Whitefish City Councilor John Anderson traveled to Washington, D.C., last week and implored House lawmakers to support legislation that would protect the North Fork Flathead River from mining and energy development.
The legislation, H.R. 2259, was introduced in June by U.S. Rep. Steve Daines, R-Mont., and would block development in the North Fork Flathead River drainage on the western boundary of Glacier National Park. The bill is nearly identical, both in name and content, to its companion bill in the Senate, the North Fork Watershed Protect Act, which Democratic U.S. Sens. Max Baucus and Jon Tester introduced in February.
Anderson said it’s critical to preserve areas like the North Fork, and said Whitefish obtains its drinking water from mountain streams that run through the watershed.
“The bill makes sense. It enjoys especially broad, local support,” Anderson said. “A varied cross section of industries, business groups, local governments, hunting and fishing organizations, conservation groups, and the state of Montana have publicized their support.
Additionally, the entire Montana Congressional delegation unanimously supports this bill.”
The bill has received support from energy companies like ConocoPhillips and Chevron, and from timber companies like F.H. Stoltze Land and Lumber Co. and Plum Creek.
It unanimously passed the Senate Energy and Natural Resources Committee in June and received its first hearing before the U.S. House of Representatives on Oct. 3, the second day of the government shutdown and the same day that a woman driving a black Infiniti tried to ram through a White House barricade.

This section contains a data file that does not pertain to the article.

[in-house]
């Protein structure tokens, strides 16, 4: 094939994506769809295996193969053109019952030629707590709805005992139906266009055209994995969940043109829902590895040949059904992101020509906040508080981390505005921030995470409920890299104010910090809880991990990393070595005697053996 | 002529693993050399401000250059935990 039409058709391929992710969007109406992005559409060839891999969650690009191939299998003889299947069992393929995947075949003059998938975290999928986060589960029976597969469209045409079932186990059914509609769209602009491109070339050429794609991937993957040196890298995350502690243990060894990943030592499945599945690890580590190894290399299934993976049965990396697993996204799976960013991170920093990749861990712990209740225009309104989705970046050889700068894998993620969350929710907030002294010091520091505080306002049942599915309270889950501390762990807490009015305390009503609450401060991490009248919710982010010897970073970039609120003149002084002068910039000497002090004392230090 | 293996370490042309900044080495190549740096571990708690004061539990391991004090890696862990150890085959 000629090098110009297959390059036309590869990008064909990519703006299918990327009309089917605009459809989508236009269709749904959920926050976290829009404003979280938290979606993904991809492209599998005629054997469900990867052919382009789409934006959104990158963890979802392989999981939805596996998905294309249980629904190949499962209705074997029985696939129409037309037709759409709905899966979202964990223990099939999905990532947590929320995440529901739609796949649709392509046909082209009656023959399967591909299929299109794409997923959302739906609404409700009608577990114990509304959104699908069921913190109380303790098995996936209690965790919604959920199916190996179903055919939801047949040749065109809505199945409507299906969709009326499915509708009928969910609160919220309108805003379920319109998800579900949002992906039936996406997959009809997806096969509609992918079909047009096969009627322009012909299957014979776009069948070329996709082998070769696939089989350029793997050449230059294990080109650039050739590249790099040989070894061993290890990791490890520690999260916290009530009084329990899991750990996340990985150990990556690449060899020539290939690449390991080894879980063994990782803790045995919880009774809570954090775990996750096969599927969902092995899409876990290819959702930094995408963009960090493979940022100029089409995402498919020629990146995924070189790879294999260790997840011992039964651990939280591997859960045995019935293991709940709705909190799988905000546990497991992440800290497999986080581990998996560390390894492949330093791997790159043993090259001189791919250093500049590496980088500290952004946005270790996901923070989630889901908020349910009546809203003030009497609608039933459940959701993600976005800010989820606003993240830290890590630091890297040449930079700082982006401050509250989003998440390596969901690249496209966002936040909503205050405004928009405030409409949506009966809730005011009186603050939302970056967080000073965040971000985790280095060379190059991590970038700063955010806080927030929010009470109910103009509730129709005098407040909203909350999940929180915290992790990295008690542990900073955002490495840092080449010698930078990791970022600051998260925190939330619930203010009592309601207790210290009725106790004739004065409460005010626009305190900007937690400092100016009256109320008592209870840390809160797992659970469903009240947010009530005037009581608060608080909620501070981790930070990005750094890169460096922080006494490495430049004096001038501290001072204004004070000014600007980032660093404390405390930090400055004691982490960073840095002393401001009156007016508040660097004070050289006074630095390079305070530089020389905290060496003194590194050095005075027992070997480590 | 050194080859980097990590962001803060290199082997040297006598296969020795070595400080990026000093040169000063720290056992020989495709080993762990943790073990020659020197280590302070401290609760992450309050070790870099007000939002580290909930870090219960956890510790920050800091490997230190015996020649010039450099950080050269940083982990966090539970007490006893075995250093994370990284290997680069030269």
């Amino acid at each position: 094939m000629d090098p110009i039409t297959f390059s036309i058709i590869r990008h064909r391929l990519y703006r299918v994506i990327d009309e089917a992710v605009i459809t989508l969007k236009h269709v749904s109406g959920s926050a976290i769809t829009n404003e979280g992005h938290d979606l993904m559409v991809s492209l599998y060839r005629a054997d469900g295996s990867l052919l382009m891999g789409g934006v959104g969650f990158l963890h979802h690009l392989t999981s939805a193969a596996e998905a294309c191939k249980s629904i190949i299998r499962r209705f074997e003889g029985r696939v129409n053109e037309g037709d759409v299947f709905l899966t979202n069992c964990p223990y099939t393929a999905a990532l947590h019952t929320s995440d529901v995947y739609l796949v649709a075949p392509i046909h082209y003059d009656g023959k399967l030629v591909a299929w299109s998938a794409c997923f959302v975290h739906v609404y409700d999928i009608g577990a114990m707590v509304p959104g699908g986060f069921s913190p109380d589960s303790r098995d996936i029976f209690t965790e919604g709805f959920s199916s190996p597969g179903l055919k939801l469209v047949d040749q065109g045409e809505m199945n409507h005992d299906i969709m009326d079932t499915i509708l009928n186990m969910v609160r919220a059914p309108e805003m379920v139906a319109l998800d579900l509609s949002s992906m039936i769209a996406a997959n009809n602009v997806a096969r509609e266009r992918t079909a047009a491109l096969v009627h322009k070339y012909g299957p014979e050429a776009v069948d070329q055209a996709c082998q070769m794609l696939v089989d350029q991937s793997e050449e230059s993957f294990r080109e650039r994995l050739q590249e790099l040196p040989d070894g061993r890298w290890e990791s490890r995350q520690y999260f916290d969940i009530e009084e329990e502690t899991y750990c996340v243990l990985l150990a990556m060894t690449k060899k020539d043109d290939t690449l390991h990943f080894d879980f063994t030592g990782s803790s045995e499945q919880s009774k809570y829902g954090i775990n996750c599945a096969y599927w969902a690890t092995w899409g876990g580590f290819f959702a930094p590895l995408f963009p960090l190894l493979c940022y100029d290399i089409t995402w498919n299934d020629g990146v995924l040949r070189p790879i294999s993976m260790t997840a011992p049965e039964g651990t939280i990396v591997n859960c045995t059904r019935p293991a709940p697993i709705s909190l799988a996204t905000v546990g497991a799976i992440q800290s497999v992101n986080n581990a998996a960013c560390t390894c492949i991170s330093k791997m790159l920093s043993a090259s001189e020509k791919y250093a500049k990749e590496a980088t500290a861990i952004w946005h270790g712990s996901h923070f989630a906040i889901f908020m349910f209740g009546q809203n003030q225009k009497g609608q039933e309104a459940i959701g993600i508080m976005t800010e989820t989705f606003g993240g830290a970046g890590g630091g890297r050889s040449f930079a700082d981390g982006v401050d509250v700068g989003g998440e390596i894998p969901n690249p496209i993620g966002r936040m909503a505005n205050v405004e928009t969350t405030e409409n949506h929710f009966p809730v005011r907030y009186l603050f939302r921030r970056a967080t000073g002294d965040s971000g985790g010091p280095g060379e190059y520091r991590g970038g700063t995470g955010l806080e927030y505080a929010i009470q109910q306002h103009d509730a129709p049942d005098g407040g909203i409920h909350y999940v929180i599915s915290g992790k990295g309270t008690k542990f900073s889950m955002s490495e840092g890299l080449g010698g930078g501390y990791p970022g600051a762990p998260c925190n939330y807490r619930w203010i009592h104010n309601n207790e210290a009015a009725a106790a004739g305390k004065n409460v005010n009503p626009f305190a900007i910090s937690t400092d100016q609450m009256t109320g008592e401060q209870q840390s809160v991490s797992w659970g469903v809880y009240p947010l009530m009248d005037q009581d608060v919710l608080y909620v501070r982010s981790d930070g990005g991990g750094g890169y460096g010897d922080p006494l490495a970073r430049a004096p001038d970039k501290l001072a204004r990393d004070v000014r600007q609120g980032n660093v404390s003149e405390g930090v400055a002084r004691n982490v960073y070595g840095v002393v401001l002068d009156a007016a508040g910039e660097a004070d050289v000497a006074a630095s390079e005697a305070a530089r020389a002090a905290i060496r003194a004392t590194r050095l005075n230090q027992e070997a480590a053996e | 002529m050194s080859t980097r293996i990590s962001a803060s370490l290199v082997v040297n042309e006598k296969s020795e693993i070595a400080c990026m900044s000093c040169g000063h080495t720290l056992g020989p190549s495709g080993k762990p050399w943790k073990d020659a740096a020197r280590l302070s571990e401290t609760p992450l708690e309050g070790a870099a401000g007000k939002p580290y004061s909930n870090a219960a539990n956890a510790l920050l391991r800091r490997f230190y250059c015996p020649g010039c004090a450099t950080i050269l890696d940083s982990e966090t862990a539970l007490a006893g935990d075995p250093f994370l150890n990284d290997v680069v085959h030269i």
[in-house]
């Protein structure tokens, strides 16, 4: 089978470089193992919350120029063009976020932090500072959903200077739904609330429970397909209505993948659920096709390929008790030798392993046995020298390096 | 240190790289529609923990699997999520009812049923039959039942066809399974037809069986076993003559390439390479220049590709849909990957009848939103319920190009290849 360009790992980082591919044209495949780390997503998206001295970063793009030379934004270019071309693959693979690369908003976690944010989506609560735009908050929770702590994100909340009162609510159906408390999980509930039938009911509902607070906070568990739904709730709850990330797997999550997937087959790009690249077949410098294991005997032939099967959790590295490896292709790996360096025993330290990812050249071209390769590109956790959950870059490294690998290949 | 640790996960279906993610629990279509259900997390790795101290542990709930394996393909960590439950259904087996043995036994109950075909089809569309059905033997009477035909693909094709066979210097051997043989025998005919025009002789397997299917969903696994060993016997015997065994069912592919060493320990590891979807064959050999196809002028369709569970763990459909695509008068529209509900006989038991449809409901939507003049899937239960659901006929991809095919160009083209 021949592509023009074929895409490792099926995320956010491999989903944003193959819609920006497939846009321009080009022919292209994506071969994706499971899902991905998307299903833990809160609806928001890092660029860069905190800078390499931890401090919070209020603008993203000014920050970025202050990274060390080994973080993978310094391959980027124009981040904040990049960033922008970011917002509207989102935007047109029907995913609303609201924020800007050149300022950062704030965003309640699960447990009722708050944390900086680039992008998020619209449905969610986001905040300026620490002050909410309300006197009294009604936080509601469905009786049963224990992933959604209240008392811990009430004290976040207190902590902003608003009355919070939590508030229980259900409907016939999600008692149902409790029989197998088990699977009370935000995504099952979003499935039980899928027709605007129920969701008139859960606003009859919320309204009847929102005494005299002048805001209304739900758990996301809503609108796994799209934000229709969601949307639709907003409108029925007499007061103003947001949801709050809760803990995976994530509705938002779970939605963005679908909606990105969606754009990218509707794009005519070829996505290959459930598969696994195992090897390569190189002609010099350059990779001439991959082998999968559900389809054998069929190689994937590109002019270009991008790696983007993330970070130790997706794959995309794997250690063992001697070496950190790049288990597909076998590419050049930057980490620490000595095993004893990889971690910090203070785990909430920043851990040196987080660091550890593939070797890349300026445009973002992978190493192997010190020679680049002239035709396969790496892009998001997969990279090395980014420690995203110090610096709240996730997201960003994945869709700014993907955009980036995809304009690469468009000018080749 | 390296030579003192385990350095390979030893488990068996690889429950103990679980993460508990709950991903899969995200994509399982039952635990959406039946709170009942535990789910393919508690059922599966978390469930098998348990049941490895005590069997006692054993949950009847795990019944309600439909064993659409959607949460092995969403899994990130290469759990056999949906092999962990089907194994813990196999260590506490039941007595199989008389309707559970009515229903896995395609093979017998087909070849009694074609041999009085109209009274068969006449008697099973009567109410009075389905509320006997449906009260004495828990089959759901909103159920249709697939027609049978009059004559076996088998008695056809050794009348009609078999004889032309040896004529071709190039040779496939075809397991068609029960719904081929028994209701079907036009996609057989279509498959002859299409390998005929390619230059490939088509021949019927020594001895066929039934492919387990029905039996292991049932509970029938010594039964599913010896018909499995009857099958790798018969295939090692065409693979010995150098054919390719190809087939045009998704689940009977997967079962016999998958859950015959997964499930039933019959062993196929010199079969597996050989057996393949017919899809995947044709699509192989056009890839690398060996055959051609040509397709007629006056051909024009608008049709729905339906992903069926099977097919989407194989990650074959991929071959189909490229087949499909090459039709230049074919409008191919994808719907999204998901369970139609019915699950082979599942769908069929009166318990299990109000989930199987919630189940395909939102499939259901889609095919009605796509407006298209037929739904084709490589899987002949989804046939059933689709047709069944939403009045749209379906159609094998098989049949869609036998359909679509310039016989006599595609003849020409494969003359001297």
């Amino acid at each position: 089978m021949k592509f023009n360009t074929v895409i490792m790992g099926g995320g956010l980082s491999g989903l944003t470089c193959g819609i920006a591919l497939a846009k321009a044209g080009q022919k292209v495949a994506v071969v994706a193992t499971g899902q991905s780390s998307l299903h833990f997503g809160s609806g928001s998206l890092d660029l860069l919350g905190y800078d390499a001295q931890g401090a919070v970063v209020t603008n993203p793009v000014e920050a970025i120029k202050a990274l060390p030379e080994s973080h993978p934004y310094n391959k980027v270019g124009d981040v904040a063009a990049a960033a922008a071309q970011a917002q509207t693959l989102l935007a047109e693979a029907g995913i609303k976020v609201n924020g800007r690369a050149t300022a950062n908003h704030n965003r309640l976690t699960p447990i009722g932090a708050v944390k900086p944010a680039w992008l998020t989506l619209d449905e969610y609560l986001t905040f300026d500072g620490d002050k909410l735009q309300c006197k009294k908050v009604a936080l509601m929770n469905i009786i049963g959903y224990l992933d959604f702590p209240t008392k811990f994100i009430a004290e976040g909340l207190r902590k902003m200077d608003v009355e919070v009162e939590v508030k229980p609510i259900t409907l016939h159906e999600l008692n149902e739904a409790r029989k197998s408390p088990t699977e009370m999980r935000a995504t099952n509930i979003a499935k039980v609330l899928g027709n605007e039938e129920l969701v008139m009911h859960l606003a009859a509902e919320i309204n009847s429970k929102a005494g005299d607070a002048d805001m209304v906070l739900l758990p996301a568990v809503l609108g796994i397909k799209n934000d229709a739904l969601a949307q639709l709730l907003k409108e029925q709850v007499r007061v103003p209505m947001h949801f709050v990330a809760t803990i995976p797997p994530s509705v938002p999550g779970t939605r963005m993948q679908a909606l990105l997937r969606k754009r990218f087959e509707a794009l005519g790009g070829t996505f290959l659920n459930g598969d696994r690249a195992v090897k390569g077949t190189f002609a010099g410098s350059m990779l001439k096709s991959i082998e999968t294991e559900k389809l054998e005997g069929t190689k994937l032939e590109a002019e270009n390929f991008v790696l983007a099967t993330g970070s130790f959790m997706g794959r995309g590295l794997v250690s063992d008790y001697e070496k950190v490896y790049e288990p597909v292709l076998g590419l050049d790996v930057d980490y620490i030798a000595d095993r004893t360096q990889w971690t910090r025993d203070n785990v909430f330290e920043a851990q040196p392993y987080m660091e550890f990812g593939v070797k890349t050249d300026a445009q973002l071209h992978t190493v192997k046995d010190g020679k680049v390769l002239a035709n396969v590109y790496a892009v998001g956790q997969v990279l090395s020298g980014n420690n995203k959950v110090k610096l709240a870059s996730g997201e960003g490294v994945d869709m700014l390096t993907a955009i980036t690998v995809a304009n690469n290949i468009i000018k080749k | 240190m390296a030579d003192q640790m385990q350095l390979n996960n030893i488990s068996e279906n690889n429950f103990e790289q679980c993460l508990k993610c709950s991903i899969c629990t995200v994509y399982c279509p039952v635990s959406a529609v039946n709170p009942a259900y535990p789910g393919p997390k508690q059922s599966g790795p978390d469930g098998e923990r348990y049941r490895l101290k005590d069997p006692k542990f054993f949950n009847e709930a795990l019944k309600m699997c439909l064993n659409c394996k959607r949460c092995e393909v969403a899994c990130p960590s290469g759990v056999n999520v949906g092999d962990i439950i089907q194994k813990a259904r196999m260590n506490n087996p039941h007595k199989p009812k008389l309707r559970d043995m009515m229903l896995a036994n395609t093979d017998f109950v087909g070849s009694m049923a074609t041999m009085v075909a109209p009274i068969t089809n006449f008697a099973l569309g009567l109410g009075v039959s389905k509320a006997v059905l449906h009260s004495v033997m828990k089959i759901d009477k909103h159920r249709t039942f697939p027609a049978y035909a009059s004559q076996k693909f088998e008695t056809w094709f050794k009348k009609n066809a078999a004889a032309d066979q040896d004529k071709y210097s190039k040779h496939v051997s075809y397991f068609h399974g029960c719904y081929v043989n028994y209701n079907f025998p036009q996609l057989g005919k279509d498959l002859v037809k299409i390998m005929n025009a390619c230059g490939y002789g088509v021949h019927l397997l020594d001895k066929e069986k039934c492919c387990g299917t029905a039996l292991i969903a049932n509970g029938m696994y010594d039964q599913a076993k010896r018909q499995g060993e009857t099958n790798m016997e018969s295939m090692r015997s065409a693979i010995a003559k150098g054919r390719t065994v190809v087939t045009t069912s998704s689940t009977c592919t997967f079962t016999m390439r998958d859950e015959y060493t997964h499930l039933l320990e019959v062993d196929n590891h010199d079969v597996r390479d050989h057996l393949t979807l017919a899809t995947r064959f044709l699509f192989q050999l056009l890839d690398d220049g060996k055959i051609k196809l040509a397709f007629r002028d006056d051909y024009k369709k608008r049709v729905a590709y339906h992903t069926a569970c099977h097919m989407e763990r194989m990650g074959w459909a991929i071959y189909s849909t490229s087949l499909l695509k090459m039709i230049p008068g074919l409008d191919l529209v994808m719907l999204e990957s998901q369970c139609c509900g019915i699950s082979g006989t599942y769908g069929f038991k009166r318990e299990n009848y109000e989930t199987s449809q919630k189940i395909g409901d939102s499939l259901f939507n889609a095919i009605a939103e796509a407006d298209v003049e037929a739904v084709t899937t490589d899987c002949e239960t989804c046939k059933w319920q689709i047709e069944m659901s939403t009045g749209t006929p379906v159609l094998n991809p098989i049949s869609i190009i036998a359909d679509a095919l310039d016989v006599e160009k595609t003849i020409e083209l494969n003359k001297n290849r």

“Agreement in our government seems far gone these days. However, today we see the silver lining,” Daines said at the hearing. “Today we’re having a hearing on my bill H.R. 2259, the North Fork Watershed Protection Act, an initiative I’ve joined my Democrat Montana colleagues, Senators Max Baucus and Jon Tester, to support. My support for this bill marks the first time in almost 30 years the Montana delegation has supported public lands legislation in a bipartisan, bicameral fashion. And we are hoping to get this bill over the finish line.”
The public lands bill seeks to furnish permanent protections on more than 400,000 acres of U.S. Forest Service parcels, placing them off limits to hard-rock mining, mountaintop-removal coal mining, and oil and gas development.
Proponents of the legislation say it reciprocates a 2010 transboundary agreement between Canada and the U.S. to ban new energy development on the Canadian Flathead, and would fulfill U.S. obligations to protect both sides of the Flathead River drainage from energy and mineral development.
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